And you thought Fringe couldn't get any creepier...

Fringe has beamed some pretty ooky science onto your retinas over the past couple of years — but last night's season premiere was likeliest to make your skin crawl. Turns out that both Walter Bishops like to experiment on Olivia.

Spoilers ahead...

There's something so horrifying about the idea of someone losing their identity, which is probably why it's such a popular theme in science fiction. Having your very personhood stripped away from you, and becoming someone (or something) else is automatically really disturbing stuff — and you have to give it to Anna Torv, she played the fragility of Olivia Dunham struggling to hold onto herself really really well.

And you thought Fringe couldn't get any creepier...

Olivia, of course, has already been through a lot in the past, and the walls of her selfhood have taken a lot of nasty knocks, courtesy of "our" Walter Bishop and his Cortexiphan trials, among other things. Her earlier visit to the other universe also left her with a bit of long-term psychic nastiness. So this latest attempt to knock down her sense of identity is especially insidious.

That opening scene, where we see a helpful therapist trying to "cure" Olivia of the delusion that she's not from this universe, is a really disturbing bit, in addition to providing a dollop of helpful exposition for people who forgot stuff over the weekend. (It's paired with a similar scene between Peter and an interrogator towards the end of the episode.) We quickly learn that the therapist isn't alone in trying to convince Olivia that she's really Fauxlivia — the other Walter, Walternate, is spearheading a whole program to inject Olivia with lymphocytes from her other self, in the hope of rewriting her memories. (Yes, it doesn't really make any sense. Just run with it.)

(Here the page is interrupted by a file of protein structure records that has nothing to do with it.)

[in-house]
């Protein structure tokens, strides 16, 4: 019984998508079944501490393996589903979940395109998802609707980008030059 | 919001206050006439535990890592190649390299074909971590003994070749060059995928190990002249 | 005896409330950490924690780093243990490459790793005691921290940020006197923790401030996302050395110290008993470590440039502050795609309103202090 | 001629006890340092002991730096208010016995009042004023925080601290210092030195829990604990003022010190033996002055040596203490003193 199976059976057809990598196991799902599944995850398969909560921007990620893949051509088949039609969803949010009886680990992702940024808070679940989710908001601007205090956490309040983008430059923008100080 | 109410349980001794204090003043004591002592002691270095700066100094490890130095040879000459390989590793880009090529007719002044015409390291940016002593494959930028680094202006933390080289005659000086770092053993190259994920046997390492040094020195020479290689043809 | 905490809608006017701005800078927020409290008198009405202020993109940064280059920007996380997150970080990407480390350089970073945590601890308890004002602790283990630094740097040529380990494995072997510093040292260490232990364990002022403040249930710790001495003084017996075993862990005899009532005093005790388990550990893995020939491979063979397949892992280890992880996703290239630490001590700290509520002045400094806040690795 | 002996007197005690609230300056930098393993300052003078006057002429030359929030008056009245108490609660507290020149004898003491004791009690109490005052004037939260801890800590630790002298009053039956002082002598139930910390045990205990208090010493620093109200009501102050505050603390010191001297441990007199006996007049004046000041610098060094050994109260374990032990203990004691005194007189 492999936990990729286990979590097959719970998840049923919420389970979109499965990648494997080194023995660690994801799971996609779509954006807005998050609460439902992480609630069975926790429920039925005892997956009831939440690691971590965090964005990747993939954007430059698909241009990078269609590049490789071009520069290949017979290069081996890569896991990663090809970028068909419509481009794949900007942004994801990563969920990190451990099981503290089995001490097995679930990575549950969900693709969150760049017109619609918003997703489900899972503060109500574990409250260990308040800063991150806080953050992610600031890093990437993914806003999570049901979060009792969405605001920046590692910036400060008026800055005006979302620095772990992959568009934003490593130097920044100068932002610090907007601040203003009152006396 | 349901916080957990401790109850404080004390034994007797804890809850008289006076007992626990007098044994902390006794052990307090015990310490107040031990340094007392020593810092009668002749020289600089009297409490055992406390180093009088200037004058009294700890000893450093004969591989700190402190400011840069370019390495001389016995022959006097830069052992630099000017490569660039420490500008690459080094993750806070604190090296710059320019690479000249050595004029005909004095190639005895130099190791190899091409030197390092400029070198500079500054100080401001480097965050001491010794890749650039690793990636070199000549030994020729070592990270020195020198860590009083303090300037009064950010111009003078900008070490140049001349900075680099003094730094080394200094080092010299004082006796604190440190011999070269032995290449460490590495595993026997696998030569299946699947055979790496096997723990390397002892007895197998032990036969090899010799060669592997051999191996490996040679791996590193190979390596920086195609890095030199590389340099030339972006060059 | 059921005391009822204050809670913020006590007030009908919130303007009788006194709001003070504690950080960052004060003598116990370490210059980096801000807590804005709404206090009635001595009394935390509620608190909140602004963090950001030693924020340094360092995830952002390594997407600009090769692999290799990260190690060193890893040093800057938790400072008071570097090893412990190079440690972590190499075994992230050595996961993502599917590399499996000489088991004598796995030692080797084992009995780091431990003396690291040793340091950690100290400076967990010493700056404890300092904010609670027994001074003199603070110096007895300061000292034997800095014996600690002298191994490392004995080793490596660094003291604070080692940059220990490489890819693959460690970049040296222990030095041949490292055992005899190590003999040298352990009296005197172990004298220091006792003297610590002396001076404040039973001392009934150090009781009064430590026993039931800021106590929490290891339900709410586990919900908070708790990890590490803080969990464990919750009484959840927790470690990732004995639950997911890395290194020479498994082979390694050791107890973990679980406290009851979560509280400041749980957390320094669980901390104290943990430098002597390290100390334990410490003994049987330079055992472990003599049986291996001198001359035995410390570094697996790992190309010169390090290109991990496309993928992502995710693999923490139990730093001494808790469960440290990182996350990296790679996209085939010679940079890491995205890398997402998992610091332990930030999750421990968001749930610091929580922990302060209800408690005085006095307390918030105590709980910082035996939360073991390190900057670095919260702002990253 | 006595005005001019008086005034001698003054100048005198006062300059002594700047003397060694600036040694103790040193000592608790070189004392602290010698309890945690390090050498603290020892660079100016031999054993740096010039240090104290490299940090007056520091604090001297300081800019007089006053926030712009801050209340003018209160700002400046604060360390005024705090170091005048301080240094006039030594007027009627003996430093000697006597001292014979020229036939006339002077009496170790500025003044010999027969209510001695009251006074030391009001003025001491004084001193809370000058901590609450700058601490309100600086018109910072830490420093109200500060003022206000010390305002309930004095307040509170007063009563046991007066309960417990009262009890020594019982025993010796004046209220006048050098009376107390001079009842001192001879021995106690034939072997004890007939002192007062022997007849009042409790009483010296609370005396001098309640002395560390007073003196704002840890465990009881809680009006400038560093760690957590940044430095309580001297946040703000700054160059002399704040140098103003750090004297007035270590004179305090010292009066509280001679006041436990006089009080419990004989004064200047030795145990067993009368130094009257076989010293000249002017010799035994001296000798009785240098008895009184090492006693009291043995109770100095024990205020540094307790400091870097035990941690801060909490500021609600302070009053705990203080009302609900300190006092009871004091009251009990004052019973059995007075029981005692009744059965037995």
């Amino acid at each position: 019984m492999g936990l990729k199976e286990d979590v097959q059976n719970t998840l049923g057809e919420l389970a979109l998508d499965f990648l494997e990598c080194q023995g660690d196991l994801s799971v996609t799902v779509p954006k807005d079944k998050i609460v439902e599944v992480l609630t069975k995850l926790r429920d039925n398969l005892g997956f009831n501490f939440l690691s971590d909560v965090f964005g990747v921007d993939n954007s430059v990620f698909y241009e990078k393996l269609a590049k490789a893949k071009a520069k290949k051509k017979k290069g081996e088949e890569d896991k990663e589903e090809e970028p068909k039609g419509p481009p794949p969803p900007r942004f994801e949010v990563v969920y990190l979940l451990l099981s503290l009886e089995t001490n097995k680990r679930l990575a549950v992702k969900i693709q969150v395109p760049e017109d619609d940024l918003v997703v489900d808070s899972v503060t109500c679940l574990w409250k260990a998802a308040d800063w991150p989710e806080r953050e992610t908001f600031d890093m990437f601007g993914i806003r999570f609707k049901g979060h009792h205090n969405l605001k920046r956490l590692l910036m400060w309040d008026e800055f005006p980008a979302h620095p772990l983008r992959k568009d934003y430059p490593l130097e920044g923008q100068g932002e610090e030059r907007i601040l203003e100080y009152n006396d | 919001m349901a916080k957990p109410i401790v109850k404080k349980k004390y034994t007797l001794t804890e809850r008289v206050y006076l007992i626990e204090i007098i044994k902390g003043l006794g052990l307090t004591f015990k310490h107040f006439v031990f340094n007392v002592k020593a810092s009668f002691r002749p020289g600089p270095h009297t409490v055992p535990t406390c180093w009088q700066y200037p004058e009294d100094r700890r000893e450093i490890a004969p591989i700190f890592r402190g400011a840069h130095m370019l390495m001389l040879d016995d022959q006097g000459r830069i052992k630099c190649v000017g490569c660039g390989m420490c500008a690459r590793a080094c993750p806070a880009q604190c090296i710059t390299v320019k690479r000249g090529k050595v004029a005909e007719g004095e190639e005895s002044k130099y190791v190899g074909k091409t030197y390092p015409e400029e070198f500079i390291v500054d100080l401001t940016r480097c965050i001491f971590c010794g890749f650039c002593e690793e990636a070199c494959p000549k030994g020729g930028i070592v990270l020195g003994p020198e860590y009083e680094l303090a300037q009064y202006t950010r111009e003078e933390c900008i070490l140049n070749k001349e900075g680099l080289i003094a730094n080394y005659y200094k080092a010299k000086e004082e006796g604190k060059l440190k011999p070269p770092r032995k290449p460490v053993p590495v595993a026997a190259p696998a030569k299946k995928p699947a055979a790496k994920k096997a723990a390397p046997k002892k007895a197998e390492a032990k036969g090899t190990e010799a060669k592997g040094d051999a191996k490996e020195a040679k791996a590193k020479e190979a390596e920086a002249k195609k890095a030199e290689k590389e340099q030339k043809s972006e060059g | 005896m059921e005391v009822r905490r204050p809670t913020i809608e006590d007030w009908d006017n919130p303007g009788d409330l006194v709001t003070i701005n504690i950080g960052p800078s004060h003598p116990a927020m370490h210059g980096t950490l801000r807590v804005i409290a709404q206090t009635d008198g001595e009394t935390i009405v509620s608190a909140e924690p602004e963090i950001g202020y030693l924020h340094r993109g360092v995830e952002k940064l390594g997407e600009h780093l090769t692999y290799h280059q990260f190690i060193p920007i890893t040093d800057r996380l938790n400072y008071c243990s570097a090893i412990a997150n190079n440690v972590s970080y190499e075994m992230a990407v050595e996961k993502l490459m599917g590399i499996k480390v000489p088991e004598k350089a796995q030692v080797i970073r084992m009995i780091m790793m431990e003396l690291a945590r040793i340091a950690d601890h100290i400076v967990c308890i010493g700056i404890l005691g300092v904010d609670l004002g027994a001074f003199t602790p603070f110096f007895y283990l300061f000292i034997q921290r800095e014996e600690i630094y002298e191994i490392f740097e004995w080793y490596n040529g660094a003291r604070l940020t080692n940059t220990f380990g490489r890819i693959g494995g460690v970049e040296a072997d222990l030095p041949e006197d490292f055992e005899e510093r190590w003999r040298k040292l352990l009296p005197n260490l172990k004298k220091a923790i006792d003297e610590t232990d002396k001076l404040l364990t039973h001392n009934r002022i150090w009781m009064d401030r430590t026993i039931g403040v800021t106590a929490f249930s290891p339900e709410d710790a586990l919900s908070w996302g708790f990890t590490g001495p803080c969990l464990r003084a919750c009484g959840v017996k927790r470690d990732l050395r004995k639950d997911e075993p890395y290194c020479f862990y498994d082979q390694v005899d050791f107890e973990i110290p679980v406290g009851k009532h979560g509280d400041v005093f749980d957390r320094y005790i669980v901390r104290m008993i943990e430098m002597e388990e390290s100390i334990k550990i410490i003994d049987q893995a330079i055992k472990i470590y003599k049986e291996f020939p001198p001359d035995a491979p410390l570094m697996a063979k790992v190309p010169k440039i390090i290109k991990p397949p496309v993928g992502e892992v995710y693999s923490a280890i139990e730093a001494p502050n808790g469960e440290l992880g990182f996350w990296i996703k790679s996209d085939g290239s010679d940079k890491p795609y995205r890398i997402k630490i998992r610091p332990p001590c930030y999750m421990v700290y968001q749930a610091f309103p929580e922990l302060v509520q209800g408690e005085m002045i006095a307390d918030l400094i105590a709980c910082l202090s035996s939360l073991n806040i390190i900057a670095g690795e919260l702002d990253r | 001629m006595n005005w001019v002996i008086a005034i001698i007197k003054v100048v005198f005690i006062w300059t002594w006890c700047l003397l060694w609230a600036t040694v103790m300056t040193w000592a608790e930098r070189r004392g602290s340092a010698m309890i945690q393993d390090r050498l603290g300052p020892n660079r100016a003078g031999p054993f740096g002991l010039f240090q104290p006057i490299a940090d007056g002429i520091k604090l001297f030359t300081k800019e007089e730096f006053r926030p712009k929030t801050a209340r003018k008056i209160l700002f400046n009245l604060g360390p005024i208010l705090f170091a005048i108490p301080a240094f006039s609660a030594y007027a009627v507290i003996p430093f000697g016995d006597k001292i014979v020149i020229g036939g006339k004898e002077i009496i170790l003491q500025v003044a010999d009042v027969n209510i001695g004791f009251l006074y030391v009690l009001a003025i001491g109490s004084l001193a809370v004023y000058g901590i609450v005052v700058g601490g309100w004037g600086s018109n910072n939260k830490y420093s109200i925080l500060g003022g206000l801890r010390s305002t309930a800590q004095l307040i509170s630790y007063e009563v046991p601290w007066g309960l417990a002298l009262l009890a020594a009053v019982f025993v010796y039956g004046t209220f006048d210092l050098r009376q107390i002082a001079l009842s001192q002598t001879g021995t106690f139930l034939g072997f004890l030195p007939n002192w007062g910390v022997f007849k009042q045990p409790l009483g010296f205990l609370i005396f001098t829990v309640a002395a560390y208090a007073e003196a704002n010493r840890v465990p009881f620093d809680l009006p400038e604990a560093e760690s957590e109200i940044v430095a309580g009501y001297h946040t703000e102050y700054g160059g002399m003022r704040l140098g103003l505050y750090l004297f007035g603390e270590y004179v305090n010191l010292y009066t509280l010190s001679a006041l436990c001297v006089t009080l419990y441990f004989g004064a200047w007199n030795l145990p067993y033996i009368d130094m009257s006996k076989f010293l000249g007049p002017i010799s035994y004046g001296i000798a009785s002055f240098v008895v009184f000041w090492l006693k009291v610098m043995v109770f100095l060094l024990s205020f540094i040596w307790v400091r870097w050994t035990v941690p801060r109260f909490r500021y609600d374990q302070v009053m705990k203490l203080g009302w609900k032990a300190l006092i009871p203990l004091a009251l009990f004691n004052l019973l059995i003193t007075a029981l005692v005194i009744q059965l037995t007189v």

And you thought Fringe couldn't get any creepier...

Creepy needles! And even though she might die if they give her another treatment, they do it anyway.

Olivia, being Olivia, manages to escape with an awesome display of derring-do — memorizing the keypad sequence that opens the door, stealing a gun, jumping off the cliff of Liberty Island and swimming to Manhatan, then jacking a cab by completely over-awing the cab driver (The Wire's Andre Royo) who has the amusing name Henry Higgins and becomes a bit of a Magical Negro later in the episode.

And you thought Fringe couldn't get any creepier...

Eventually, as the episode goes on, Olivia realizes that escaping back to her home universe isn't going to be as easy as she'd thought — and that's when other half of the episode's horror kicks in. Walternate's treatments start working, and she starts remembering things from Fauxlivia's life — as well as being an expert markswoman, which was Fauxlivia's trait, not hers. Finally, Olivia meets up with Fauxlivia's mom (her own mom died when she was 14) who "gets through to" her at last, making her accept that she's really who everybody says she is.